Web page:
Staging New Castle’s comeback

For over 100 years, the sprawling Shenango China plant warmly greeted just about every person who entered this Lawrence County city. It was one of the largest dinnerware manufacturers in the country. China made here was hailed for its craftsmanship. It graced middle-class family tables and the state dining rooms of Presidents Franklin Roosevelt, Harry Truman, Dwight Eisenhower and Lyndon Johnson.

The plant was a place where skilled artisans and union labor workers made a good living. They took advantage of local natural resources: The clay deposits used to make the pottery, and the abundant soft coal used to fire the beehive ovens. That soft coal was also used for making steel.

Today, it is only decaying. A factory abandoned and ravished by time and fires likely caused by addicts scavenging for copper wiring. Thirty years after its closure, the complex has boxes of china never sent, and weeds grow, pushing through cracked floors.

The decay was likely one of the first things 10-year-old Chris Frye saw when his family moved here from Virginia. The now 32-year-old father of three described his first impressions after arriving here from an expanding Washington, D.C., suburb.

“I remember asking my mother, ‘Who is in charge of all this stuff?’ ” he said. “When she asked me what stuff I was talking about, I told her, ‘These potholes and buildings and bridges. Who is in charge of them? Because they are all falling apart, and someone is not doing their job.’ ”

“She told me it was the mayor’s job, and that always stuck with me,” Frye said.

Twenty years later, Frye is the mayor of his adopted hometown, making history in January 2020 when he was sworn in as New Castle’s first Black mayor. He is the rare Republican elected to the city’s top job and the youngest person ever to hold it.

“My biggest challenge is being new to the mechanics of politics and being an outsider,” he said. Long before his political career, he  drew upon conservative principles and values. “I always say this. The conflict was: We were low-income. We utilized government services, had food stamps, the whole nine yards,” he said of his upbringing. He added it provides a misconception about how political values get formed. He called the decision “one of values versus which parties dictate the programs that we’re involved in,” he said. “So, my conservative values of free enterprise and personal responsibility come from those experiences and, of course, religious freedom.”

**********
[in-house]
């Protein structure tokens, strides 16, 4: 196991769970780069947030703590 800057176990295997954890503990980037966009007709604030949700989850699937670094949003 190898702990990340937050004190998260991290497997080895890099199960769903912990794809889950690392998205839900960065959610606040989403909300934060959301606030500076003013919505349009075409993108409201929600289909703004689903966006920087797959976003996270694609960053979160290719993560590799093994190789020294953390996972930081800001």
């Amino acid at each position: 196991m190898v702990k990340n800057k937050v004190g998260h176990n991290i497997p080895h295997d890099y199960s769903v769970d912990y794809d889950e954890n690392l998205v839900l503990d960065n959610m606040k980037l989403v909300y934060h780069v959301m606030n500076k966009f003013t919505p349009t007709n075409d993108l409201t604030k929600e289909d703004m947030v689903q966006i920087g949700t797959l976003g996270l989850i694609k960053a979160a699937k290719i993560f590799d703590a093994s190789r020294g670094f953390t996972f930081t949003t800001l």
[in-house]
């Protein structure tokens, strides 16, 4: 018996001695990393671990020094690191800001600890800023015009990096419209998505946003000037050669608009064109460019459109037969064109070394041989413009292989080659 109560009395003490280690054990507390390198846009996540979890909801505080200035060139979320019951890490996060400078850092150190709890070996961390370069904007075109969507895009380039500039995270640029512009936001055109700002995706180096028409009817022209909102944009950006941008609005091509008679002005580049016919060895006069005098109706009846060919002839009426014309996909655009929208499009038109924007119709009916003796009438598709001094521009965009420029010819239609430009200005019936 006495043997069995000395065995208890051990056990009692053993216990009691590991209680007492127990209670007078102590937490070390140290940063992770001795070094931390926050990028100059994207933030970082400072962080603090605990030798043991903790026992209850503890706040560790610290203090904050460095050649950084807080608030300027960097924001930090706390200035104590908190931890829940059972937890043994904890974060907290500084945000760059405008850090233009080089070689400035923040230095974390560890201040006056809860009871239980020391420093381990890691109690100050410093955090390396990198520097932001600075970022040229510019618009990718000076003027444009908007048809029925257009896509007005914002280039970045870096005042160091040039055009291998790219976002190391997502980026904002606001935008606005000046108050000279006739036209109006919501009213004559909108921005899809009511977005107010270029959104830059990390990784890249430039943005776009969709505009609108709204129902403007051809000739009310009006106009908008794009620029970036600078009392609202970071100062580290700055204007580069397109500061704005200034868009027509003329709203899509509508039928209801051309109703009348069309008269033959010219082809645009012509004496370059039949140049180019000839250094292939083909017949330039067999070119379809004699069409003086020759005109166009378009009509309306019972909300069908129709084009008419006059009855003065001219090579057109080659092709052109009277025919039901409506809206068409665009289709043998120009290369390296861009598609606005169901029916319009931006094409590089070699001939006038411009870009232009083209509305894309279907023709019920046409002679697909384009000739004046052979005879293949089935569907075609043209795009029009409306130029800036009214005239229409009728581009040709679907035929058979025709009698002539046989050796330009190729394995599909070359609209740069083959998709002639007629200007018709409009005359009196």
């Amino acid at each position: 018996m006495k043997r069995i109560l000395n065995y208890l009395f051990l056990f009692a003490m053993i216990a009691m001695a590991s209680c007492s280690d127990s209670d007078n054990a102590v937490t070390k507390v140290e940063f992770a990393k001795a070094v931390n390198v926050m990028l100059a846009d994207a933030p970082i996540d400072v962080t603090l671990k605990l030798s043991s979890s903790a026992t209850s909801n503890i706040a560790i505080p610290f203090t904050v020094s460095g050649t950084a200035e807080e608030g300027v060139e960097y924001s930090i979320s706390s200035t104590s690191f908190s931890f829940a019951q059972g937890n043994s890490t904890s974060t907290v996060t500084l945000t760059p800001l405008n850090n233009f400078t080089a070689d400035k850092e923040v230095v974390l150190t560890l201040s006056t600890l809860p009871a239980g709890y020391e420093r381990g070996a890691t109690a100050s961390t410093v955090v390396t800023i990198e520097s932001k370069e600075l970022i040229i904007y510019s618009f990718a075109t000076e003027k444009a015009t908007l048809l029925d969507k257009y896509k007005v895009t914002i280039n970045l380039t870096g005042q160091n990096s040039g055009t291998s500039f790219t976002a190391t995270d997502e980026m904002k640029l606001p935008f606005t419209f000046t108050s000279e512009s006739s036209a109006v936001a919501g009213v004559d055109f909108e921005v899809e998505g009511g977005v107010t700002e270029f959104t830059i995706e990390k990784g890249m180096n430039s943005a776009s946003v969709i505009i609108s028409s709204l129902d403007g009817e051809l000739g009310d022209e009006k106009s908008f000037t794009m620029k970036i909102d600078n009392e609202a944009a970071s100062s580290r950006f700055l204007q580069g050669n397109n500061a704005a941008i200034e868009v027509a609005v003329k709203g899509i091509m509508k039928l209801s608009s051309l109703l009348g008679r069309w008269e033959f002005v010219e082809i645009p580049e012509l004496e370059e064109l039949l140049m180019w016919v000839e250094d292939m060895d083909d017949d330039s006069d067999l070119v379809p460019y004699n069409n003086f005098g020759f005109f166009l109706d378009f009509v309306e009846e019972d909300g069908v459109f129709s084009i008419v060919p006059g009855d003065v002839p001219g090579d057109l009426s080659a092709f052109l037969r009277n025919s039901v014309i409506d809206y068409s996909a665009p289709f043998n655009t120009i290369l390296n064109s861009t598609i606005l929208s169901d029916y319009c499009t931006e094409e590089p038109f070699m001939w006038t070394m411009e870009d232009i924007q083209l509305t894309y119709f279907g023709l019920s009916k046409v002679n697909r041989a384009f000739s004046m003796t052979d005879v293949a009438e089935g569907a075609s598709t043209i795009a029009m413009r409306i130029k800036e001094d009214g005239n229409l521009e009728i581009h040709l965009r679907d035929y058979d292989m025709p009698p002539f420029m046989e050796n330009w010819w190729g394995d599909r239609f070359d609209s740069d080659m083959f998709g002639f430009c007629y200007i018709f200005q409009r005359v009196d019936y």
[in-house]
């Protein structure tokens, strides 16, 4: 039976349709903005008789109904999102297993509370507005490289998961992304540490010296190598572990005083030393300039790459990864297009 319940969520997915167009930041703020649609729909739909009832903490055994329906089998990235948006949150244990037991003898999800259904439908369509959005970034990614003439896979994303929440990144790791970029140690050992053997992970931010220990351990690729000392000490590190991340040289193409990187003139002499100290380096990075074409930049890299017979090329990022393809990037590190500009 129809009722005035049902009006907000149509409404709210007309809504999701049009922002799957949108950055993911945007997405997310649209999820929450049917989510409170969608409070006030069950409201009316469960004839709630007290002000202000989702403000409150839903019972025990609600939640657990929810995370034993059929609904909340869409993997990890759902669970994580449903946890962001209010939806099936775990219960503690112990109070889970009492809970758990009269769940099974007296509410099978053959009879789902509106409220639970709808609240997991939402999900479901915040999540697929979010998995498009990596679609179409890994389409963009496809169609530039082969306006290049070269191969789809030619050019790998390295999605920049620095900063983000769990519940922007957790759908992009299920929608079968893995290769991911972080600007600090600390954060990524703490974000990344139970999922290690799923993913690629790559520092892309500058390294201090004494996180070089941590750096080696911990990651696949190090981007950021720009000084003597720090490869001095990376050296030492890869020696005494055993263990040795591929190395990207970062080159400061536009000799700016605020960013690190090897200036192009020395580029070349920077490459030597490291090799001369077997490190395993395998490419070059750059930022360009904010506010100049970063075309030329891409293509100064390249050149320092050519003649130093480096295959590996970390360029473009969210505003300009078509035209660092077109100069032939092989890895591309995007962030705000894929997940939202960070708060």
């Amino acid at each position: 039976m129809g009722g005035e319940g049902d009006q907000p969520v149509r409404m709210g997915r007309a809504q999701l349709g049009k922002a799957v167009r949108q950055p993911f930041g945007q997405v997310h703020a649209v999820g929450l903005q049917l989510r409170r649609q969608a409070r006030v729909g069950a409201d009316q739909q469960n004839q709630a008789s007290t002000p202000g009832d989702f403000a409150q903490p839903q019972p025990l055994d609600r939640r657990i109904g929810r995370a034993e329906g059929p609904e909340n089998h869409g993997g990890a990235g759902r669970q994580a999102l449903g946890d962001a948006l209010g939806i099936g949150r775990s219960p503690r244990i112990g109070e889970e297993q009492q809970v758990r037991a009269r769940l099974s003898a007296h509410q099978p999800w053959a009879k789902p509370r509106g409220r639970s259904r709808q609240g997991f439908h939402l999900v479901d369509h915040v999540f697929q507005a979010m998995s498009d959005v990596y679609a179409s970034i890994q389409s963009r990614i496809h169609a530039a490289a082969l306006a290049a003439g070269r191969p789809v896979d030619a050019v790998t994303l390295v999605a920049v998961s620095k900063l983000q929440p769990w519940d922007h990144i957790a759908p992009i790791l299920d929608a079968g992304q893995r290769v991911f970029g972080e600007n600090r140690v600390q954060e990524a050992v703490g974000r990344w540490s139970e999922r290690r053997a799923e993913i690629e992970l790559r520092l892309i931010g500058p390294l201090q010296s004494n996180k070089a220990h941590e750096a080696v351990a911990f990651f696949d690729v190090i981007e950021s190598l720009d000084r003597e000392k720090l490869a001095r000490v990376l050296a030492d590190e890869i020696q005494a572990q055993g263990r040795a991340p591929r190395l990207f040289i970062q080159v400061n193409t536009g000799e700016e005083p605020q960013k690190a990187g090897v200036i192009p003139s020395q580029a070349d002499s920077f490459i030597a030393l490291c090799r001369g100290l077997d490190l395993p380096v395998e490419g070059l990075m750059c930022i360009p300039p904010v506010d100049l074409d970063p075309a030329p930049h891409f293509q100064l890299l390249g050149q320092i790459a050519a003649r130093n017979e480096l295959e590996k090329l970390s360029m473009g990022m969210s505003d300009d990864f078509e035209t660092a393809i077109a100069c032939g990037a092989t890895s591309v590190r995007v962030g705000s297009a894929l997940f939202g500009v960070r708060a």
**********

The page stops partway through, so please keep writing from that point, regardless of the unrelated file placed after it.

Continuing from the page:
Frye came back to live here after earning his bachelor’s degree at Gannon University and then a master’s degree in social work at the University of Pittsburgh. Frye said he and his wife briefly considered moving the family to suburban Cranberry Township, an affluent community close to Pittsburgh.

But he was drawn back, and the idea of entering politics someday was there, albeit far in the back of his mind. “I didn’t even think about running (for mayor) until I was later in life, maybe in my 50s,” he said.

At some point, Frye saw no other option but to step up and try to find some of the solutions himself. “I read a lot about strong communities, strong towns. In the past, our city hasn’t been reshaped to be a strong town.” Turning the city into a strong town requires change. It also requires working with the City Council. “It’s contentious at times,” Frye said. “We’re working on that relationship, working on understanding each other’s roles.”

All five council members are white Democrats. Frye said he refuses to believe that party or race is an obstacle to their productive relationship. “I refuse to think it’s racial. I do, rather, look at it as roles. Who does what? So, I’m constantly trying to clarify roles so we can move forward.”

“New Castle is a typical Rust Belt community,” Frye said. “It had its heyday with the tin mills. It had its heyday with the steel industry. And once that left … there was a brain drain, a lot of folks who had those higher-level, maybe, executive jobs or engineering jobs. And they left at the same time, and it left the labor force, the labor workers, still here to pick up the pieces and find new ways of finding work.”

But that’s not the end of the story because now things are coming full circle.

As more people work from home and look for places to relocate outside of larger cities, destinations such as New Castle are becoming attractive. The houses are affordable, including century-old architectural wonders in the North Hill district and even nearer to the city’s business district’s cheery, lively grid.

Frye said while he didn’t grow up in a political household, he doesn’t think that should hold people back from serving their communities, especially communities that have declined over the years.

 Salena Zito  is  a staff reporter and columnist for the Washington Examiner.